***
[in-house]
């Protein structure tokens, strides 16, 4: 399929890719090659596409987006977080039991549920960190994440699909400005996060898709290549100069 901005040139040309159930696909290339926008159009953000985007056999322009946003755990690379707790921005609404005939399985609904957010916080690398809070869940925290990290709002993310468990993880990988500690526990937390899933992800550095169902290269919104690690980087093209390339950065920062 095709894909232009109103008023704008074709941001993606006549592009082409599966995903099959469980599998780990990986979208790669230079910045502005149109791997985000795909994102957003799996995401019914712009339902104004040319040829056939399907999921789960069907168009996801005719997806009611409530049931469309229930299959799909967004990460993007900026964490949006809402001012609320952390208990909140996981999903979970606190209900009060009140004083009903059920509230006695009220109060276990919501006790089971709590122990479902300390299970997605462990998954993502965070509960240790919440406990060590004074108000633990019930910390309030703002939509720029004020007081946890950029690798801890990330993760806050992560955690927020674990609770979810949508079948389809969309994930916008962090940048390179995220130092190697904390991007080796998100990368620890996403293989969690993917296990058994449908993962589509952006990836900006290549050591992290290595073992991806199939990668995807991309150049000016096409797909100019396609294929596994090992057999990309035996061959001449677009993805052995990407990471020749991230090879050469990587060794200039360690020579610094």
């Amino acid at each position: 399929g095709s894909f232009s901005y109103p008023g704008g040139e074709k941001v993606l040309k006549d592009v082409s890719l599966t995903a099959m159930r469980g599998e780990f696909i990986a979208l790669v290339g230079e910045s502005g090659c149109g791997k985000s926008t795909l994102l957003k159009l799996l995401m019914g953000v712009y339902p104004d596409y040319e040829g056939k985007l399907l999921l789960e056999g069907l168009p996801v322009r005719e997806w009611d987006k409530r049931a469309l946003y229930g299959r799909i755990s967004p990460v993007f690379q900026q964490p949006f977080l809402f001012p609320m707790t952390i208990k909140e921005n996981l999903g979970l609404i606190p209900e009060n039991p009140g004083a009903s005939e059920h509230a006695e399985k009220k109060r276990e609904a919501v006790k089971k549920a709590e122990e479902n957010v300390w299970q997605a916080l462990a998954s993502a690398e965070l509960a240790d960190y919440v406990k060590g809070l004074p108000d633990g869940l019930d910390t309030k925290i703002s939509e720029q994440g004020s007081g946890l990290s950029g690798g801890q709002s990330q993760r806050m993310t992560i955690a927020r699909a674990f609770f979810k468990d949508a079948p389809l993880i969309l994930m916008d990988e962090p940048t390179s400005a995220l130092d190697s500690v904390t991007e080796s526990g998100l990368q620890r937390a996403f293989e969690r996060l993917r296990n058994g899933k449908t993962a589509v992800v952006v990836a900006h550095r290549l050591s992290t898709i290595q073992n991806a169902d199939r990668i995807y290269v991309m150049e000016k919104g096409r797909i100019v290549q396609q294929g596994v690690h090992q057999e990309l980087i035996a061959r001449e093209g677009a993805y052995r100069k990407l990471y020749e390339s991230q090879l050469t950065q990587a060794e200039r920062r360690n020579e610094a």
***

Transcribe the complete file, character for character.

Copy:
[in-house]
């Protein structure tokens, strides 16, 4: 399929890719090659596409987006977080039991549920960190994440699909400005996060898709290549100069 901005040139040309159930696909290339926008159009953000985007056999322009946003755990690379707790921005609404005939399985609904957010916080690398809070869940925290990290709002993310468990993880990988500690526990937390899933992800550095169902290269919104690690980087093209390339950065920062 095709894909232009109103008023704008074709941001993606006549592009082409599966995903099959469980599998780990990986979208790669230079910045502005149109791997985000795909994102957003799996995401019914712009339902104004040319040829056939399907999921789960069907168009996801005719997806009611409530049931469309229930299959799909967004990460993007900026964490949006809402001012609320952390208990909140996981999903979970606190209900009060009140004083009903059920509230006695009220109060276990919501006790089971709590122990479902300390299970997605462990998954993502965070509960240790919440406990060590004074108000633990019930910390309030703002939509720029004020007081946890950029690798801890990330993760806050992560955690927020674990609770979810949508079948389809969309994930916008962090940048390179995220130092190697904390991007080796998100990368620890996403293989969690993917296990058994449908993962589509952006990836900006290549050591992290290595073992991806199939990668995807991309150049000016096409797909100019396609294929596994090992057999990309035996061959001449677009993805052995990407990471020749991230090879050469990587060794200039360690020579610094």
């Amino acid at each position: 399929g095709s894909f232009s901005y109103p008023g704008g040139e074709k941001v993606l040309k006549d592009v082409s890719l599966t995903a099959m159930r469980g599998e780990f696909i990986a979208l790669v290339g230079e910045s502005g090659c149109g791997k985000s926008t795909l994102l957003k159009l799996l995401m019914g953000v712009y339902p104004d596409y040319e040829g056939k985007l399907l999921l789960e056999g069907l168009p996801v322009r005719e997806w009611d987006k409530r049931a469309l946003y229930g299959r799909i755990s967004p990460v993007f690379q900026q964490p949006f977080l809402f001012p609320m707790t952390i208990k909140e921005n996981l999903g979970l609404i606190p209900e009060n039991p009140g004083a009903s005939e059920h509230a006695e399985k009220k109060r276990e609904a919501v006790k089971k549920a709590e122990e479902n957010v300390w299970q997605a916080l462990a998954s993502a690398e965070l509960a240790d960190y919440v406990k060590g809070l004074p108000d633990g869940l019930d910390t309030k925290i703002s939509e720029q994440g004020s007081g946890l990290s950029g690798g801890q709002s990330q993760r806050m993310t992560i955690a927020r699909a674990f609770f979810k468990d949508a079948p389809l993880i969309l994930m916008d990988e962090p940048t390179s400005a995220l130092d190697s500690v904390t991007e080796s526990g998100l990368q620890r937390a996403f293989e969690r996060l993917r296990n058994g899933k449908t993962a589509v992800v952006v990836a900006h550095r290549l050591s992290t898709i290595q073992n991806a169902d199939r990668i995807y290269v991309m150049e000016k919104g096409r797909i100019v290549q396609q294929g596994v690690h090992q057999e990309l980087i035996a061959r001449e093209g677009a993805y052995r100069k990407l990471y020749e390339s991230q090879l050469t950065q990587a060794e200039r920062r360690n020579e610094a």